Summer has its perks, doesn’t it? With soaring temps come the best watermelon of the year, an excuse to enjoy sugary popsicles, lazy Saturdays at the pool, and firefly hunts in the evening. Of course, summer comes with its challenges, too—including overworked home air conditioning systems.
If your AC just doesn’t seem to be beating back the heat, try these tips!
Take Some Measurements
Before you try to address a potential problem, it’s helpful to have good data about how your AC system’s working:
- Pick up an inexpensive test thermometer (like this one).
- With your AC running, place the thermometer in a vent.
- After 10-15 minutes, jot down the location and temperature.
- Test at least one vent in every room of your home.
When your AC is running, the air coming out of the vents should be 15-20 degrees cooler than the ambient air temperature of the room. In other words, if your thermostat shows it’s 78 degrees in your home, your AC should be blowing air that’s 58-63 degrees.
If some room temperatures are significantly different than others, your ducts may need attention or your blower may not be functioning properly.
If the air’s not sufficiently cool anywhere in your home, you could be low on refrigerant due to a leak or blockage. A qualified HVAC technician can test for and address refrigerant-related problems.
Change Your Filter
Inspect your furnace filters frequently, and when they appear dirty, clean or replace them. Clogged filters have a significant negative impact on your system’s efficiency, which impacts its ability to keep you cool. During the summer, consider cleaning or changing your filter monthly, even if you’re using one that’s rated for longer use.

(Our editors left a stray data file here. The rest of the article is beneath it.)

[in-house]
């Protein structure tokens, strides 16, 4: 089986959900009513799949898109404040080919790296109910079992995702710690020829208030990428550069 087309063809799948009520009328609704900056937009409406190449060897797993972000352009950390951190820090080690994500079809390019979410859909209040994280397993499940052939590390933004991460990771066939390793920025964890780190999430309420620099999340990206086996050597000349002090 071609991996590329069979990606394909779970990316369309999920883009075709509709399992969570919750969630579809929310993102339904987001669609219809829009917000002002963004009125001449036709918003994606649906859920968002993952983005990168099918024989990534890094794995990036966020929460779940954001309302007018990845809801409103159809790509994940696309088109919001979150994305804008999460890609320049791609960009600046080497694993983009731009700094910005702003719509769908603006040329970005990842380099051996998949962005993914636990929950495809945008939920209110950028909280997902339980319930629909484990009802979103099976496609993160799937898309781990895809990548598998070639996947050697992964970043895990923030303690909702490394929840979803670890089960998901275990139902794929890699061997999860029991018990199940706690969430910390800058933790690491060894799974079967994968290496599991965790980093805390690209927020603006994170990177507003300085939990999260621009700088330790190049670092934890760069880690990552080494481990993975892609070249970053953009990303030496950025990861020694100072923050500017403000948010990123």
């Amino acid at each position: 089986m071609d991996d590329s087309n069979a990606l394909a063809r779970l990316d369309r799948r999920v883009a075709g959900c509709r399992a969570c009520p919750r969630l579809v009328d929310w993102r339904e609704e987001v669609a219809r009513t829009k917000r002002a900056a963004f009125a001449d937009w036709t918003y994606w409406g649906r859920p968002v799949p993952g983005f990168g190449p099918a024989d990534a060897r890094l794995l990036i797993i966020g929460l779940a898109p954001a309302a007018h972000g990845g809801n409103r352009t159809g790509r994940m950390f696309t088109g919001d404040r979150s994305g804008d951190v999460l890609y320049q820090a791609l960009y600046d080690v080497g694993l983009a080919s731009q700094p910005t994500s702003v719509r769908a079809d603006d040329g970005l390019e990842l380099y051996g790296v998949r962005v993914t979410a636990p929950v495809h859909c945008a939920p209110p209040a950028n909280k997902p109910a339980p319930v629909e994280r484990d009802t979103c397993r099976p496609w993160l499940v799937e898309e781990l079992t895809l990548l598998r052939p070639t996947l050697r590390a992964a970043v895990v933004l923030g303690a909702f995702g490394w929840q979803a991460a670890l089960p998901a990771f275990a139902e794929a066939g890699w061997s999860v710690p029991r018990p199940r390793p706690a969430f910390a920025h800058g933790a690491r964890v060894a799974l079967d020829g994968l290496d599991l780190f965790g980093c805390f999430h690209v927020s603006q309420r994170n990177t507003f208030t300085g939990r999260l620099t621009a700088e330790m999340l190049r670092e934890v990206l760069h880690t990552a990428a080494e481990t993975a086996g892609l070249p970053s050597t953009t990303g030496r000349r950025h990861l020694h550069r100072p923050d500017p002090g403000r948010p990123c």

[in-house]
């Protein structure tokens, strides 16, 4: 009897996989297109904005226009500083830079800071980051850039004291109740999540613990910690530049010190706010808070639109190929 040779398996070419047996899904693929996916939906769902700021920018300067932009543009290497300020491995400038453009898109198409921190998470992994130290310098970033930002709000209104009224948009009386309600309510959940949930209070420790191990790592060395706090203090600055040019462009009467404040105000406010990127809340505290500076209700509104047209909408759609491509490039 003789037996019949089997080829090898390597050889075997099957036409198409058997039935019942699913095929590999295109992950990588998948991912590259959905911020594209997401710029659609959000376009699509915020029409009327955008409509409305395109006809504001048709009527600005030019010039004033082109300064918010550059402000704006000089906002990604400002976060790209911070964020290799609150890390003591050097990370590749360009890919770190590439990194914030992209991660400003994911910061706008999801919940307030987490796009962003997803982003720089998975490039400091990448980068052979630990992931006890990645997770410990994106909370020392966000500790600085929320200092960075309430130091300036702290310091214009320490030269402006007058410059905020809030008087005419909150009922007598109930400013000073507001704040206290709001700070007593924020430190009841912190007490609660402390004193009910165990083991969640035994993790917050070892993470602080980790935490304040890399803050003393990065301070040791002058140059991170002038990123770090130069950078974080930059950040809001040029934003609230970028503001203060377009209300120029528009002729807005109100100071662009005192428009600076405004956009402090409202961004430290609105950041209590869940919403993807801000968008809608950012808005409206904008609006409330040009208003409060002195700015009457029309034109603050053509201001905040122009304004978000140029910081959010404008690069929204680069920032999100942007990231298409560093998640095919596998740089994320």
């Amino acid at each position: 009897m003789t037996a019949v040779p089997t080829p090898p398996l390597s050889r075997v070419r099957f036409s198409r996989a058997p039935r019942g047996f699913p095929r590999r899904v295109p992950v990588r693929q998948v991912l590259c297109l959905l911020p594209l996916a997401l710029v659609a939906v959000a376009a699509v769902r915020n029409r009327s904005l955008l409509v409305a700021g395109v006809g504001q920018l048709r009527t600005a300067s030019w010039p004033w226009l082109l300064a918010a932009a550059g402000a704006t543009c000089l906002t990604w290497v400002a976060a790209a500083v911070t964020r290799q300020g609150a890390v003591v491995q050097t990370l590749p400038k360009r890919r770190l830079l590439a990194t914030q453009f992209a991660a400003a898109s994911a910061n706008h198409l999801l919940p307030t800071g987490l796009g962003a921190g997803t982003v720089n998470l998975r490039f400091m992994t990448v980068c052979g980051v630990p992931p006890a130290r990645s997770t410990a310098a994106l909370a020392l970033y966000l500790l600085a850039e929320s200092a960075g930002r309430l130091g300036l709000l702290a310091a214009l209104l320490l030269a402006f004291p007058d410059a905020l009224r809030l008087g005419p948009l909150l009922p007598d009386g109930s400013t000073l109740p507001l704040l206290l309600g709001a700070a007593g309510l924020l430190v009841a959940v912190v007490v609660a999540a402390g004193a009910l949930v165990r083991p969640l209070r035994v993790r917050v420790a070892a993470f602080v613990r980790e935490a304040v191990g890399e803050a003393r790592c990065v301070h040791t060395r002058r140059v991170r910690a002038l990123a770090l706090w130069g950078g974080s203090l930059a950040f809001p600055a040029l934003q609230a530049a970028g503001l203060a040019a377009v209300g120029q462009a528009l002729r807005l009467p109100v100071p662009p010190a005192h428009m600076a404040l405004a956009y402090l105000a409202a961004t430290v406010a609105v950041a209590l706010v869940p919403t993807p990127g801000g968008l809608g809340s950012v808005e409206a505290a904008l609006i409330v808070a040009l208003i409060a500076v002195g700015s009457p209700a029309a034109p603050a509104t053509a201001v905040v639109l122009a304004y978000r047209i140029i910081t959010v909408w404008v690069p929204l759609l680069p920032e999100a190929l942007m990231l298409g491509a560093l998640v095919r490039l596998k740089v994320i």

Give the Condenser a Bath
We all love a good summer breeze. But those cooling breezes also deposit pollen, dust, dirt, and debris in your AC condenser unit. Twice each month, turn off the breaker to the unit, and gently spray it down with a garden hose to improve the unit’s efficiency. Also, trim back any landscaping or weeds to give the vents sufficient space to do their job well.
Check Window and Door Seals
If your window and door seals are worn or cracked, your AC has to work overtime to cool the new hot air seeping in. Caulk and weatherstripping are inexpensive, and they may dramatically improve your comfort level.
Add a Fan
Ceiling and room fans don’t actually cool air the way an air conditioner does. However, they make the air feel cooler by helping to evaporate sweat from your skin. (Thank you, science!)
Adjust the Thermostat
If you want your home to feel cooler, the easiest solution is to set the thermostat a degree or two lower (assuming your AC unit is in good health). Just keep in mind that for every one degree cooler, you’ll increase your energy bill by up to three percent.
Note: Setting your AC at 60 degrees will not cool it down any faster than setting it at 75. And if you crank it down, you’ll likely forget you’ve done so until 3 am when you wake up freezing—and you’ll have wasted energy and money in the process.
Add a Dehumidifier
Humid air feels warmer than dry air. If your AC seems to be in good mechanical condition but you’re still not comfortable, consider adding a dehumidifier to the unit.
Call for Help
Homeowners have trusted Tulsa HVAC experts, Wortman Central Air, since 1958. Whether you suspect your AC needs refrigerant or you want more advice for making your system run more efficiently, we’re be happy to help. Call us today!